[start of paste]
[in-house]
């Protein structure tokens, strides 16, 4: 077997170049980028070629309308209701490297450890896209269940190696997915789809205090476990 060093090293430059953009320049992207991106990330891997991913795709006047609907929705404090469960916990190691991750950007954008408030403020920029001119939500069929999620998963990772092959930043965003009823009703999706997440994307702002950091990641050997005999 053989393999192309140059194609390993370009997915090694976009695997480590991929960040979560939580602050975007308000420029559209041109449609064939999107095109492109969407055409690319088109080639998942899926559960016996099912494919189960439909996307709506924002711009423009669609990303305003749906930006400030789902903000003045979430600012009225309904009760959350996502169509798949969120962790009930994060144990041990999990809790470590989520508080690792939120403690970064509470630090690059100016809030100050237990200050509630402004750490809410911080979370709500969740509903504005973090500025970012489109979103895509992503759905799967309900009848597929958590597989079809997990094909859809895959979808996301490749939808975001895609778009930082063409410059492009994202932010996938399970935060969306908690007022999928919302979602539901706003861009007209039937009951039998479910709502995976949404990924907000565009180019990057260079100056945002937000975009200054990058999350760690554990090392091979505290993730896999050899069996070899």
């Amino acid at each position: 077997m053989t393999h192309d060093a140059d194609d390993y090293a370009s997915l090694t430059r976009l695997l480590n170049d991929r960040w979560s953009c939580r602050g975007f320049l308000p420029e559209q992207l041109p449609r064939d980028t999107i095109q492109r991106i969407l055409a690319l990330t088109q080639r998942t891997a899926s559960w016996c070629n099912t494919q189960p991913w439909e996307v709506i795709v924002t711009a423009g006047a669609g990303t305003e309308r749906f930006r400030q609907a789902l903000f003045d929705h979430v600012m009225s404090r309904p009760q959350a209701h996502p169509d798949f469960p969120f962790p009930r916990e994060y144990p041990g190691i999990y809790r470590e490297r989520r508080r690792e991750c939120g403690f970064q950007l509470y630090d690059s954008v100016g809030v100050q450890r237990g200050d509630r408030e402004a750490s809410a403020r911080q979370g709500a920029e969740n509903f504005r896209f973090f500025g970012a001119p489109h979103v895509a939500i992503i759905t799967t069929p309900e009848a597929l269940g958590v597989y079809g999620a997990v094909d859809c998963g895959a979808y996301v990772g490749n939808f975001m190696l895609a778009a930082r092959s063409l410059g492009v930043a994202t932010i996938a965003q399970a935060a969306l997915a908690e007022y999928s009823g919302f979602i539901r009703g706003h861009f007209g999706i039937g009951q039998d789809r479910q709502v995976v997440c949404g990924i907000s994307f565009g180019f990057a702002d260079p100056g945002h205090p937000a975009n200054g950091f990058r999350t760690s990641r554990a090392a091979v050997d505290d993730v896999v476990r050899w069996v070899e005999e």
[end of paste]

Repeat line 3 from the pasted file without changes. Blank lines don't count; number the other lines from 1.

């Amino acid at each position: 077997m053989t393999h192309d060093a140059d194609d390993y090293a370009s997915l090694t430059r976009l695997l480590n170049d991929r960040w979560s953009c939580r602050g975007f320049l308000p420029e559209q992207l041109p449609r064939d980028t999107i095109q492109r991106i969407l055409a690319l990330t088109q080639r998942t891997a899926s559960w016996c070629n099912t494919q189960p991913w439909e996307v709506i795709v924002t711009a423009g006047a669609g990303t305003e309308r749906f930006r400030q609907a789902l903000f003045d929705h979430v600012m009225s404090r309904p009760q959350a209701h996502p169509d798949f469960p969120f962790p009930r916990e994060y144990p041990g190691i999990y809790r470590e490297r989520r508080r690792e991750c939120g403690f970064q950007l509470y630090d690059s954008v100016g809030v100050q450890r237990g200050d509630r408030e402004a750490s809410a403020r911080q979370g709500a920029e969740n509903f504005r896209f973090f500025g970012a001119p489109h979103v895509a939500i992503i759905t799967t069929p309900e009848a597929l269940g958590v597989y079809g999620a997990v094909d859809c998963g895959a979808y996301v990772g490749n939808f975001m190696l895609a778009a930082r092959s063409l410059g492009v930043a994202t932010i996938a965003q399970a935060a969306l997915a908690e007022y999928s009823g919302f979602i539901r009703g706003h861009f007209g999706i039937g009951q039998d789809r479910q709502v995976v997440c949404g990924i907000s994307f565009g180019f990057a702002d260079p100056g945002h205090p937000a975009n200054g950091f990058r999350t760690s990641r554990a090392a091979v050997d505290d993730v896999v476990r050899w069996v070899e005999e």